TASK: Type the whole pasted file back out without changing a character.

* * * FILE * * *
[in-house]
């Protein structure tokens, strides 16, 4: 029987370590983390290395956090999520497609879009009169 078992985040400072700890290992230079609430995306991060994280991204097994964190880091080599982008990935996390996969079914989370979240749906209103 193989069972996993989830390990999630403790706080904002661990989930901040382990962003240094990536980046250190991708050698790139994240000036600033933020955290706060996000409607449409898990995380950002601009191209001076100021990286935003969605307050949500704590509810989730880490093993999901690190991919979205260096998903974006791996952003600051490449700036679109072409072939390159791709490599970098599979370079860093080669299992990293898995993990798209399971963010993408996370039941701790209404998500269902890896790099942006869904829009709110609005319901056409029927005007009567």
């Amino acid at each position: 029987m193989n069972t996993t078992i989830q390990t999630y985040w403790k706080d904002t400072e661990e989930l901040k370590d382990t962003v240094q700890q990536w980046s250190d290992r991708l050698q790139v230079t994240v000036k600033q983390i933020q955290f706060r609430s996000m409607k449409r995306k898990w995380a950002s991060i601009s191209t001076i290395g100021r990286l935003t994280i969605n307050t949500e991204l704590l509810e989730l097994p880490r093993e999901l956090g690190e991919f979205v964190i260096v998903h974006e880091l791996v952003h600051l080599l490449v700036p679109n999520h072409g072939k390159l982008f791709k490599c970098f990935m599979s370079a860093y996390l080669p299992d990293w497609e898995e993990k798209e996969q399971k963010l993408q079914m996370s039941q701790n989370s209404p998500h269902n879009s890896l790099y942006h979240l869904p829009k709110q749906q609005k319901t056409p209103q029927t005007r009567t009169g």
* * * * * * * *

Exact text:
[in-house]
């Protein structure tokens, strides 16, 4: 029987370590983390290395956090999520497609879009009169 078992985040400072700890290992230079609430995306991060994280991204097994964190880091080599982008990935996390996969079914989370979240749906209103 193989069972996993989830390990999630403790706080904002661990989930901040382990962003240094990536980046250190991708050698790139994240000036600033933020955290706060996000409607449409898990995380950002601009191209001076100021990286935003969605307050949500704590509810989730880490093993999901690190991919979205260096998903974006791996952003600051490449700036679109072409072939390159791709490599970098599979370079860093080669299992990293898995993990798209399971963010993408996370039941701790209404998500269902890896790099942006869904829009709110609005319901056409029927005007009567």
């Amino acid at each position: 029987m193989n069972t996993t078992i989830q390990t999630y985040w403790k706080d904002t400072e661990e989930l901040k370590d382990t962003v240094q700890q990536w980046s250190d290992r991708l050698q790139v230079t994240v000036k600033q983390i933020q955290f706060r609430s996000m409607k449409r995306k898990w995380a950002s991060i601009s191209t001076i290395g100021r990286l935003t994280i969605n307050t949500e991204l704590l509810e989730l097994p880490r093993e999901l956090g690190e991919f979205v964190i260096v998903h974006e880091l791996v952003h600051l080599l490449v700036p679109n999520h072409g072939k390159l982008f791709k490599c970098f990935m599979s370079a860093y996390l080669p299992d990293w497609e898995e993990k798209e996969q399971k963010l993408q079914m996370s039941q701790n989370s209404p998500h269902n879009s890896l790099y942006h979240l869904p829009k709110q749906q609005k319901t056409p209103q029927t005007r009567t009169g």